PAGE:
By Ken Reed
The New England Patriots’ man-child of a tight end, Rob Gronkowski, delivered one of the cheapest of cheap shots this past Sunday in a game against the Buffalo Bills.
His penalty? A one-game suspension. What a joke!
With New England leading 23-3 late in the fourth quarter, Bills rookie cornerback Tre’Davious White intercepted a pass intended for Gronkowski. The play ends with White lying out of bounds, face down. But Gronkowski’s not done. He launches his body as a human spear and plows into the defenseless, and unsuspecting, White. To make matters worse, Gronk delivers a forearm shiver to the back of White’s head.
It was a weak and cowardice move deserving of a multiple-game suspension. Instead the league, in the midst of a crisis regarding brain injuries, decides to sit him for a single game.
Here’s Jenkins at her analytical best:
“Deflategate, according to Goodell, was about conspiring to subvert the rules. But what NFL rules could matter more than those governing violence after the whistle? If Gronkowski’s hit is no big deal, if it’s only worth one game, then which rules do matter? Seantrel Henderson got 10 games for using medical marijuana. You can hit a man in the head or the back when he’s down in this league, but try to kill the pain with a little cannabis and it can cost you a season.”
The NFL’s disciplinary program is simply absurd.
What Gronkowski did on Sunday goes beyond a simple emotion-driven penalty in a game. As Jenkins points out, Gronkowski’s act was:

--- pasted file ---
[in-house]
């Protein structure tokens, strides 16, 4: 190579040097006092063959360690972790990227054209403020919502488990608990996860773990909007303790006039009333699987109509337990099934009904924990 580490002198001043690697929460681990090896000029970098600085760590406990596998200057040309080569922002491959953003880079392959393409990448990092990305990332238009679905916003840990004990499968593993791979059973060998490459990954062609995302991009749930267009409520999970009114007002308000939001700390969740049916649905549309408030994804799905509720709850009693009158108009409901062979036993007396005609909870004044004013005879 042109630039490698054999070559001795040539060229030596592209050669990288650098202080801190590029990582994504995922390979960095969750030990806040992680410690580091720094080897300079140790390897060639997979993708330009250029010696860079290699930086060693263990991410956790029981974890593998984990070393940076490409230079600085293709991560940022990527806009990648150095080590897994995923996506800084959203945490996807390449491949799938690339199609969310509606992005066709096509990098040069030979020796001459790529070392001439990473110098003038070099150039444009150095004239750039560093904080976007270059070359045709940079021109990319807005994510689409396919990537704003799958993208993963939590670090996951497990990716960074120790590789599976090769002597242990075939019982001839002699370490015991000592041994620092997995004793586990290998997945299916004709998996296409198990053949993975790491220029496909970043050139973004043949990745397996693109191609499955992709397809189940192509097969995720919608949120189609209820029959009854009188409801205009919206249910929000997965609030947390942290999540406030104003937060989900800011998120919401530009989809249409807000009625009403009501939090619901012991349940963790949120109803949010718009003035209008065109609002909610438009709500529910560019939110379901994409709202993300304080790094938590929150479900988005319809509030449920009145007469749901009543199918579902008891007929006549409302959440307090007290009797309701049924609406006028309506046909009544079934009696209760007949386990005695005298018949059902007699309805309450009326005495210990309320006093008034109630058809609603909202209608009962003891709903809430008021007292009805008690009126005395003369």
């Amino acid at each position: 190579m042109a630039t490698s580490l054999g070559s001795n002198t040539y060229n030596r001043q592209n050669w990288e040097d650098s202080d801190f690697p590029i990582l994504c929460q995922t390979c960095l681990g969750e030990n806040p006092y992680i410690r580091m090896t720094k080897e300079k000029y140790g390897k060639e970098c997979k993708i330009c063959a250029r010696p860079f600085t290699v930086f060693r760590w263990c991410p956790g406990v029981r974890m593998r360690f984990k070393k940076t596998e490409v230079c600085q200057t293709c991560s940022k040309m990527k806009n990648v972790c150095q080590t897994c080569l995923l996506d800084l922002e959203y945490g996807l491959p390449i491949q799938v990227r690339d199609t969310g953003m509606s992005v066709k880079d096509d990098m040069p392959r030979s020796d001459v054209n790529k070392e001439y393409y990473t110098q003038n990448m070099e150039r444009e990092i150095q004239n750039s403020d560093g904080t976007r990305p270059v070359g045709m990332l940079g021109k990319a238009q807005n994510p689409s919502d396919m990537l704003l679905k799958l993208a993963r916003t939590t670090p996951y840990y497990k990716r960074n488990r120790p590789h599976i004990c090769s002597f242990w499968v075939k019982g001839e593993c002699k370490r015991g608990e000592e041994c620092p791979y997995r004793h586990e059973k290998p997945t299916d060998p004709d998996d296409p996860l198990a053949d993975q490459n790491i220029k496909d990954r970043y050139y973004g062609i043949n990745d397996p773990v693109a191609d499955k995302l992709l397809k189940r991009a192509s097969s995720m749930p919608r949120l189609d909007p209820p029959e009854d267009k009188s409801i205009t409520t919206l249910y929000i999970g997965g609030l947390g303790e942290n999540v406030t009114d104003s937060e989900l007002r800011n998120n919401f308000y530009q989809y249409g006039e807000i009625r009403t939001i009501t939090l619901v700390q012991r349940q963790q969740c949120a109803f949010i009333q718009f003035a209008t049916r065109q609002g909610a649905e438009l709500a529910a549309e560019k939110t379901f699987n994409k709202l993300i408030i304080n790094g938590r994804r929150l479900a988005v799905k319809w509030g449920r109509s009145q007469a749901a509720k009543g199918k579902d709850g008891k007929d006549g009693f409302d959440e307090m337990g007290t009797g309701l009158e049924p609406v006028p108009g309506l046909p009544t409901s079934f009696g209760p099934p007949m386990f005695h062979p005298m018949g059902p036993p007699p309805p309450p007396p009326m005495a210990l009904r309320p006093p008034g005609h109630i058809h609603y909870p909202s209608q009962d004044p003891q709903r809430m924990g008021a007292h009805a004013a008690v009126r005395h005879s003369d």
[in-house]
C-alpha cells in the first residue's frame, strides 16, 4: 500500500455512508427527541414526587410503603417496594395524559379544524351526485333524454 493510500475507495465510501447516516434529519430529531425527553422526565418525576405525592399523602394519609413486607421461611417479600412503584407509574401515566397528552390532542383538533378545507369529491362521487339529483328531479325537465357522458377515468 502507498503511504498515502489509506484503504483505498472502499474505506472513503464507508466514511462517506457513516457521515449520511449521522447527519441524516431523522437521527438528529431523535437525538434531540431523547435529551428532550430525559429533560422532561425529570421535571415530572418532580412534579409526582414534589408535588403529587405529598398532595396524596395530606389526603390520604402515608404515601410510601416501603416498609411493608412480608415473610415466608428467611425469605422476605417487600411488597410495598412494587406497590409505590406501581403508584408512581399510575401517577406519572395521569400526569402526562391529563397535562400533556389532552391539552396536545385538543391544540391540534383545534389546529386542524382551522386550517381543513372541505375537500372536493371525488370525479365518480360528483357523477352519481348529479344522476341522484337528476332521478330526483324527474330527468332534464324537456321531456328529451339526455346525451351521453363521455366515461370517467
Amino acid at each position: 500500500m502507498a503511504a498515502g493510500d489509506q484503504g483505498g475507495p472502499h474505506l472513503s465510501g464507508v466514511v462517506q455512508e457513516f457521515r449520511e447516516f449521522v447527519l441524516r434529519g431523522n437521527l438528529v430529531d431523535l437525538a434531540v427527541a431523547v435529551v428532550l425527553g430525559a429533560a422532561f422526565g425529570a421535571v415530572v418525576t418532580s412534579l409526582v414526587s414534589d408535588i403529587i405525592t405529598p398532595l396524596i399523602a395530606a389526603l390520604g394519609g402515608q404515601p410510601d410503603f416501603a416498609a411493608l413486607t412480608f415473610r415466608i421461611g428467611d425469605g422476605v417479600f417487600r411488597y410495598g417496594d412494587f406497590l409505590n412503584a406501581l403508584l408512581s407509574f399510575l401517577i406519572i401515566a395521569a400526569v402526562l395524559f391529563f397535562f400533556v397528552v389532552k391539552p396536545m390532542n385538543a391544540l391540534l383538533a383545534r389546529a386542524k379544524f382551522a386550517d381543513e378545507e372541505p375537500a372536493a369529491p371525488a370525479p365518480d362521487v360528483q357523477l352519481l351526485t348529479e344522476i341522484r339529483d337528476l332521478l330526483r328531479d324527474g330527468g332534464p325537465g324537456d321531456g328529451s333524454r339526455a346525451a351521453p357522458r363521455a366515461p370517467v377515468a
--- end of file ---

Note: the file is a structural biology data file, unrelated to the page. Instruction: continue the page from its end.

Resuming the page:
“calculated, ego-driven retaliation against an opponent who couldn’t have been more defenseless or still. Worst of all, it was a shot to the head, when Gronkowski knows full well that concussions can lead to long-term neurological problems, even fatal disease.”
In legal terms, this situation represents a classic tort, or wrongful injury. Gronkowski’s act — committed well after the whistle and the play had ended — could have seriously injured an innocent victim who was out of bounds.
One game? Please.
When it comes to exercising his broad disciplinary powers, it’s increasingly clear that NFL commissioner Roger Goodell is incompetent.
— Ken Reed, Sports Policy Director, League of Fans
Sports Forum Podcast
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Media"How We Can Save Sports" author Ken Reed appears on Fox & Friends to explain how there's "too much adult in youth sports."
Ken Reed appears on Mornings with Gail from KFKA Radio in Colorado to discuss bad parenting in youth athletics.
“Should College Athletes Be Paid?” Ken Reed on The Morning Show from Wisconsin Public Radio
Ken Reed appears on KGNU Community Radio in Colorado (at 02:30) to discuss equality in sports and Title IX.
Ken Reed appears on the Ralph Nader Radio Hour (at 38:35) to discuss his book The Sports Reformers: Working to Make the World of Sports a Better Place, and to talk about some current sports issues.
- Reed Appears on Ralph Nader Radio Hour League of Fans’ sports policy director, Ken Reed, Ralph Nader and the New York Times’ Tyler Kepner discussed a variety of sports issues on Nader’s radio show as well as Reed’s updated book, How We Can Save Sports: A Game Plan. Reed's book was released in paperback in February, and has a new introduction and several updated sections.
League of Fans is a sports reform project founded by Ralph Nader to fight for the higher principles of justice, fair play, equal opportunity and civil rights in sports; and to encourage safety and civic responsibility in sports industry and culture.
Vanderbilt Sport & Society - On The Ball with Andrew Maraniss with guest Ken Reed, Sports Policy Director for League of Fans and author of How We Can Save Sports: A Game Plan
Sports & Torts – Ken Reed, Sports Policy Director, League of Fans – at the American Museum of Tort Law
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